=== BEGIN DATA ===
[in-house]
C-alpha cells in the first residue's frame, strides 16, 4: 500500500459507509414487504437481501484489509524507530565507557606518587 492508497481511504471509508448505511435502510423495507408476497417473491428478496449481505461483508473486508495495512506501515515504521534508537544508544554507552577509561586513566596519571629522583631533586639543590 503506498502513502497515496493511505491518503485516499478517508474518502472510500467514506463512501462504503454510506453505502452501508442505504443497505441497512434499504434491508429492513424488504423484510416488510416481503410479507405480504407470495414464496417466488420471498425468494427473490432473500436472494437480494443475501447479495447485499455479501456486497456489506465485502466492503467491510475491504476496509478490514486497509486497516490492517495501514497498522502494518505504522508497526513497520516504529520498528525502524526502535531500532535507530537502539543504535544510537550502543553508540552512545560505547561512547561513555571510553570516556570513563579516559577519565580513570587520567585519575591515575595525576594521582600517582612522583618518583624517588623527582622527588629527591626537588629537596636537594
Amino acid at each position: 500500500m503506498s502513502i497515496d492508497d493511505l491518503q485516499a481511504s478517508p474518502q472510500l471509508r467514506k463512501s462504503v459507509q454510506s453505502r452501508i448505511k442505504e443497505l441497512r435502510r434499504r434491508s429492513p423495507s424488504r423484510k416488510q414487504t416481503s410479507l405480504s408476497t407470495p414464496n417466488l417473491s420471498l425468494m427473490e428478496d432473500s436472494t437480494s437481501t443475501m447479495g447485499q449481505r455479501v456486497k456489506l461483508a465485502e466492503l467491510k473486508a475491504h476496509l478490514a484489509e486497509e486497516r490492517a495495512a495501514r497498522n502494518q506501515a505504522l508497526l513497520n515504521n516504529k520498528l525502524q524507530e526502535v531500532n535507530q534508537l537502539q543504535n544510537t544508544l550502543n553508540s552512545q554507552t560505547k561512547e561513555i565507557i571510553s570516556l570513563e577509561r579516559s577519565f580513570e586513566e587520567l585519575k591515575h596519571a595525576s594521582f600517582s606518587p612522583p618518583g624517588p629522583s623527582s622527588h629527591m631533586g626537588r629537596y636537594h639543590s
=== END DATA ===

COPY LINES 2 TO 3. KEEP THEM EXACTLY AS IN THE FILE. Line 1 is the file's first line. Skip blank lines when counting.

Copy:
C-alpha cells in the first residue's frame, strides 16, 4: 500500500459507509414487504437481501484489509524507530565507557606518587 492508497481511504471509508448505511435502510423495507408476497417473491428478496449481505461483508473486508495495512506501515515504521534508537544508544554507552577509561586513566596519571629522583631533586639543590 503506498502513502497515496493511505491518503485516499478517508474518502472510500467514506463512501462504503454510506453505502452501508442505504443497505441497512434499504434491508429492513424488504423484510416488510416481503410479507405480504407470495414464496417466488420471498425468494427473490432473500436472494437480494443475501447479495447485499455479501456486497456489506465485502466492503467491510475491504476496509478490514486497509486497516490492517495501514497498522502494518505504522508497526513497520516504529520498528525502524526502535531500532535507530537502539543504535544510537550502543553508540552512545560505547561512547561513555571510553570516556570513563579516559577519565580513570587520567585519575591515575595525576594521582600517582612522583618518583624517588623527582622527588629527591626537588629537596636537594
Amino acid at each position: 500500500m503506498s502513502i497515496d492508497d493511505l491518503q485516499a481511504s478517508p474518502q472510500l471509508r467514506k463512501s462504503v459507509q454510506s453505502r452501508i448505511k442505504e443497505l441497512r435502510r434499504r434491508s429492513p423495507s424488504r423484510k416488510q414487504t416481503s410479507l405480504s408476497t407470495p414464496n417466488l417473491s420471498l425468494m427473490e428478496d432473500s436472494t437480494s437481501t443475501m447479495g447485499q449481505r455479501v456486497k456489506l461483508a465485502e466492503l467491510k473486508a475491504h476496509l478490514a484489509e486497509e486497516r490492517a495495512a495501514r497498522n502494518q506501515a505504522l508497526l513497520n515504521n516504529k520498528l525502524q524507530e526502535v531500532n535507530q534508537l537502539q543504535n544510537t544508544l550502543n553508540s552512545q554507552t560505547k561512547e561513555i565507557i571510553s570516556l570513563e577509561r579516559s577519565f580513570e586513566e587520567l585519575k591515575h596519571a595525576s594521582f600517582s606518587p612522583p618518583g624517588p629522583s623527582s622527588h629527591m631533586g626537588r629537596y636537594h639543590s